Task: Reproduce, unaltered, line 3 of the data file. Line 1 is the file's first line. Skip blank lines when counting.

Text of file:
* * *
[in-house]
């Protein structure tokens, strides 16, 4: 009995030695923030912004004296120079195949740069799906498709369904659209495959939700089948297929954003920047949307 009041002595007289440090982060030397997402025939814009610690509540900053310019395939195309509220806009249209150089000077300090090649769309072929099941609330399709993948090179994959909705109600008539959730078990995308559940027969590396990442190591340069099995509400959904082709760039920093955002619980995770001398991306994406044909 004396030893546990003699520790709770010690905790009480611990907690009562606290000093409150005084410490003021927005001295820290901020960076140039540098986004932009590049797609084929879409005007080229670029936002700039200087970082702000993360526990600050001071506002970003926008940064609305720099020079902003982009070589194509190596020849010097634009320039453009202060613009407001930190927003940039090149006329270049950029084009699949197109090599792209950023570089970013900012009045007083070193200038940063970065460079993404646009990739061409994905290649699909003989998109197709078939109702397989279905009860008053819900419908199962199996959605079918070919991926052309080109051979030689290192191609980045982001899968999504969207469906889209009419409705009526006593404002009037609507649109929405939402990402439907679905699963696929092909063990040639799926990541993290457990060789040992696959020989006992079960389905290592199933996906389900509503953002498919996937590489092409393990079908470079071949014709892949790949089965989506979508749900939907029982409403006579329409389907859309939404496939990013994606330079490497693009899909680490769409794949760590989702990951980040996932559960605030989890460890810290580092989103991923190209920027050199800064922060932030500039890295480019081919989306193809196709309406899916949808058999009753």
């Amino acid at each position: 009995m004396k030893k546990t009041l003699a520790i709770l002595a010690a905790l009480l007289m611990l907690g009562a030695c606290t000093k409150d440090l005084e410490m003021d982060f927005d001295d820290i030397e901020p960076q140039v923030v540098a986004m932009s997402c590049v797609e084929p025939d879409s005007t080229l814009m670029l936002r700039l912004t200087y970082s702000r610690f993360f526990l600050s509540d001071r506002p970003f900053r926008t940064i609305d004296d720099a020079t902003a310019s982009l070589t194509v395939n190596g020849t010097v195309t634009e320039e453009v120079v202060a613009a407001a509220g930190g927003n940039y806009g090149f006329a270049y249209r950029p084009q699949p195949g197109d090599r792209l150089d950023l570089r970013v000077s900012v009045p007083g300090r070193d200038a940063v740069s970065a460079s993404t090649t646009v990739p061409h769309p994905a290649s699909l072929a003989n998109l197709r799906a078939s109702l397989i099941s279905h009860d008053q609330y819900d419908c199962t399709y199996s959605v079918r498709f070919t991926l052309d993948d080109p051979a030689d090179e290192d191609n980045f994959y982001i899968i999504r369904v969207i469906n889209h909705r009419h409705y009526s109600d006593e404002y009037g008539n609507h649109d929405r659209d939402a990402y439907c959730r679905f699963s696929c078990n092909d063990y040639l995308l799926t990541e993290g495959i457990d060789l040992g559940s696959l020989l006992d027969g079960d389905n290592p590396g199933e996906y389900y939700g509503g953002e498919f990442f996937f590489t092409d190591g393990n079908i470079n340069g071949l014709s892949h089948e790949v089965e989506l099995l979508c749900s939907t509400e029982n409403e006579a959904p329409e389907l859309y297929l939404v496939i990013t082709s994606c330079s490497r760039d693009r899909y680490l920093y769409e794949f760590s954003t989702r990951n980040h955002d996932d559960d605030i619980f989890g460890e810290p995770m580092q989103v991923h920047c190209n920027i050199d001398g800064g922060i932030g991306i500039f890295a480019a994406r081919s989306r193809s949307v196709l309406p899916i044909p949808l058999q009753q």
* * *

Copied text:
């Amino acid at each position: 009995m004396k030893k546990t009041l003699a520790i709770l002595a010690a905790l009480l007289m611990l907690g009562a030695c606290t000093k409150d440090l005084e410490m003021d982060f927005d001295d820290i030397e901020p960076q140039v923030v540098a986004m932009s997402c590049v797609e084929p025939d879409s005007t080229l814009m670029l936002r700039l912004t200087y970082s702000r610690f993360f526990l600050s509540d001071r506002p970003f900053r926008t940064i609305d004296d720099a020079t902003a310019s982009l070589t194509v395939n190596g020849t010097v195309t634009e320039e453009v120079v202060a613009a407001a509220g930190g927003n940039y806009g090149f006329a270049y249209r950029p084009q699949p195949g197109d090599r792209l150089d950023l570089r970013v000077s900012v009045p007083g300090r070193d200038a940063v740069s970065a460079s993404t090649t646009v990739p061409h769309p994905a290649s699909l072929a003989n998109l197709r799906a078939s109702l397989i099941s279905h009860d008053q609330y819900d419908c199962t399709y199996s959605v079918r498709f070919t991926l052309d993948d080109p051979a030689d090179e290192d191609n980045f994959y982001i899968i999504r369904v969207i469906n889209h909705r009419h409705y009526s109600d006593e404002y009037g008539n609507h649109d929405r659209d939402a990402y439907c959730r679905f699963s696929c078990n092909d063990y040639l995308l799926t990541e993290g495959i457990d060789l040992g559940s696959l020989l006992d027969g079960d389905n290592p590396g199933e996906y389900y939700g509503g953002e498919f990442f996937f590489t092409d190591g393990n079908i470079n340069g071949l014709s892949h089948e790949v089965e989506l099995l979508c749900s939907t509400e029982n409403e006579a959904p329409e389907l859309y297929l939404v496939i990013t082709s994606c330079s490497r760039d693009r899909y680490l920093y769409e794949f760590s954003t989702r990951n980040h955002d996932d559960d605030i619980f989890g460890e810290p995770m580092q989103v991923h920047c190209n920027i050199d001398g800064g922060i932030g991306i500039f890295a480019a994406r081919s989306r193809s949307v196709l309406p899916i044909p949808l058999q009753q």